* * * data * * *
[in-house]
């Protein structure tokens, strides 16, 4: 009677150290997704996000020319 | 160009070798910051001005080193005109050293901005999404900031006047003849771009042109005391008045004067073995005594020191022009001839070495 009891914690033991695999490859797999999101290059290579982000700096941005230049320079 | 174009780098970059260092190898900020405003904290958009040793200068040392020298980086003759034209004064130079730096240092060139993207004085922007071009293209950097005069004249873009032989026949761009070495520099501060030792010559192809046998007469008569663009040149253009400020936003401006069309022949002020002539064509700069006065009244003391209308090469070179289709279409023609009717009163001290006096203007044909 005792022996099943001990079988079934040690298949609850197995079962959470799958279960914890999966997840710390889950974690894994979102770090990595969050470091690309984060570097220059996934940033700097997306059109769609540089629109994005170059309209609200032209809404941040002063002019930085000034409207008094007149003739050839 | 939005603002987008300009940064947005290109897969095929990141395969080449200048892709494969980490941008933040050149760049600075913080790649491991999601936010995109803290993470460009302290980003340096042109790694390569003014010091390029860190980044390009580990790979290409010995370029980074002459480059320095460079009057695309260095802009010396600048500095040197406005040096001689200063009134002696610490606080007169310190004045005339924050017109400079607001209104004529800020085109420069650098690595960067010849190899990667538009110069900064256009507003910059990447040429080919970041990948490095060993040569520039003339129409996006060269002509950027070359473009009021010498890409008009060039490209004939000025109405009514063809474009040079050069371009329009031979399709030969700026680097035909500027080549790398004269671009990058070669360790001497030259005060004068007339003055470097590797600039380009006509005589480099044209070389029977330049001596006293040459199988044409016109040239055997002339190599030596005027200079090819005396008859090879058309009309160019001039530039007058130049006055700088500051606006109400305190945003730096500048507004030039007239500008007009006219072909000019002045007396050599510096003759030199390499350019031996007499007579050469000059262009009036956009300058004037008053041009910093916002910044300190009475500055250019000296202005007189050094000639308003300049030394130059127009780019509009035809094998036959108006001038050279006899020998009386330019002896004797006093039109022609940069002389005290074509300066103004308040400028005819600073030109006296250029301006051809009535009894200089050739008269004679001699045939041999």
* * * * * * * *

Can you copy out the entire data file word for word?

[in-house]
């Protein structure tokens, strides 16, 4: 009677150290997704996000020319 | 160009070798910051001005080193005109050293901005999404900031006047003849771009042109005391008045004067073995005594020191022009001839070495 009891914690033991695999490859797999999101290059290579982000700096941005230049320079 | 174009780098970059260092190898900020405003904290958009040793200068040392020298980086003759034209004064130079730096240092060139993207004085922007071009293209950097005069004249873009032989026949761009070495520099501060030792010559192809046998007469008569663009040149253009400020936003401006069309022949002020002539064509700069006065009244003391209308090469070179289709279409023609009717009163001290006096203007044909 005792022996099943001990079988079934040690298949609850197995079962959470799958279960914890999966997840710390889950974690894994979102770090990595969050470091690309984060570097220059996934940033700097997306059109769609540089629109994005170059309209609200032209809404941040002063002019930085000034409207008094007149003739050839 | 939005603002987008300009940064947005290109897969095929990141395969080449200048892709494969980490941008933040050149760049600075913080790649491991999601936010995109803290993470460009302290980003340096042109790694390569003014010091390029860190980044390009580990790979290409010995370029980074002459480059320095460079009057695309260095802009010396600048500095040197406005040096001689200063009134002696610490606080007169310190004045005339924050017109400079607001209104004529800020085109420069650098690595960067010849190899990667538009110069900064256009507003910059990447040429080919970041990948490095060993040569520039003339129409996006060269002509950027070359473009009021010498890409008009060039490209004939000025109405009514063809474009040079050069371009329009031979399709030969700026680097035909500027080549790398004269671009990058070669360790001497030259005060004068007339003055470097590797600039380009006509005589480099044209070389029977330049001596006293040459199988044409016109040239055997002339190599030596005027200079090819005396008859090879058309009309160019001039530039007058130049006055700088500051606006109400305190945003730096500048507004030039007239500008007009006219072909000019002045007396050599510096003759030199390499350019031996007499007579050469000059262009009036956009300058004037008053041009910093916002910044300190009475500055250019000296202005007189050094000639308003300049030394130059127009780019509009035809094998036959108006001038050279006899020998009386330019002896004797006093039109022609940069002389005290074509300066103004308040400028005819600073030109006296250029301006051809009535009894200089050739008269004679001699045939041999």